Neil Dymott, 56, of Hampshire, allegedly played the 60s soul hit When A Man Loves a Woman at the lesbian couple over the road for an hour after calling one a ‘f***** lezza’
A multi-millionaire harassed his New Forest neighbours by playing Queen’s greatest hits and BBC Radio 2 at full blast when their cockerel crowed, a court heard today.
Neil Dymott, 56, of Hampshire, also allegedly played the 60s soul hit When A Man Loves a Woman at the lesbian couple across the road for an hour after calling one a ‘f***** lezza’.
Helen Richardson and Paula Holland say the trouble with their neighbour started when the couple, who had hens, hatched a cockerel.
Dymott, a retired businessman, objected to its crowing and claimed he was going to sue them because it had affected the value of his £1million house and allegedly said: ‘Don’t you f****** mess with a multi-millionaire’.
His harassment trial heard Dymott, of Marchwood, entered Miss Richardson and Miss Holland’s garden, taking photos of their home and on one occasion pushed Miss Richardson against a fence, leaving her with a cut on her arm.
Even after the couple’s cockerel was killed, Dymott blamed them for bird noise, the jury was told.
Claire Hook, prosecuting, said: ‘The two victims live in a rural area. Their neighbours bought chickens and they thought they would do the same.
‘The defendant is retired and lives around 80 yards (73 metres) from the property. He objected to the cockerel.
‘The cockerel died in November 2015 and the defendant was still convinced they were hiding a cockerel or there was a cockerel on the property.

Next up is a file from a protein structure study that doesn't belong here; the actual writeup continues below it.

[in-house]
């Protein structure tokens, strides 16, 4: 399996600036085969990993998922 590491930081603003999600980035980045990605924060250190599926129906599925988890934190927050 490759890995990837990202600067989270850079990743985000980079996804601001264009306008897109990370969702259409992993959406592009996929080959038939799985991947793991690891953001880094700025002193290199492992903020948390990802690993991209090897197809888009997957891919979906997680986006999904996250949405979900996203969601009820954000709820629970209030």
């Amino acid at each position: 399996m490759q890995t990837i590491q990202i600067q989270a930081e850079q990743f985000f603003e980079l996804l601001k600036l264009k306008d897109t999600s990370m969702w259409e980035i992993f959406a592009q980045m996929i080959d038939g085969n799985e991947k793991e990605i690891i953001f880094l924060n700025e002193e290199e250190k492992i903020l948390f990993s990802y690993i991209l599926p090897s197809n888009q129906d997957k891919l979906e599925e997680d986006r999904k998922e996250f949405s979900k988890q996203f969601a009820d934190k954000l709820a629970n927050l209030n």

‘There was intrusive contact.
‘It is the Crown’s position that ownership of a cockerel is completely legal and all parties live in a rural area. Hearing a cockerel would be part of normal countryside but these two victims took the brunt of Mr Dymott’s offence.’
Helen Richardson and Paula Holland say the trouble with their neighbour across the road started when the couple, who had hens, hatched a cockerel
Southampton Magistrates Court today heard Dymott shouted ‘shut up’, ‘shut that f***** cockerel up’ and ‘shut that cockerel up or I’ll sort you’ on a number of occasions when the cockerel crowed.
He also allegedly called Miss Richardson, who lives with her partner Miss Holland, a sick witch and a psycho.
Giving evidence Miss Richardson, who moved into her semi-detached cottage in Marchwood 13 years ago, said: ‘In 2011 we got some rescue ex-battery hens – around five I think, and have owned hens since.
‘The idea was it was such a rural area, the next door neighbours had hens and we thought it would be nice to rescue ex-battery hens which were going to be killed otherwise.
Pictured, Helen Richardson (left) and Paula Holland (right) at Southampton Magistrate’s Court
‘At the moment we have got nine hens and seven chicks.
‘In 2014 we had a cockerel hatch from one of our hens.’
The court heard the couple were not aware they had a cockerel until it started crowing.
Miss Richardson added: ‘The next door neighbours had two cockerels and we did not think it would be a problem as we know our neighbours and give them eggs.’
The cockerel crowed first at around 9.30 in the morning after he was let out and was put back in his coop between 8.30 and 9pm.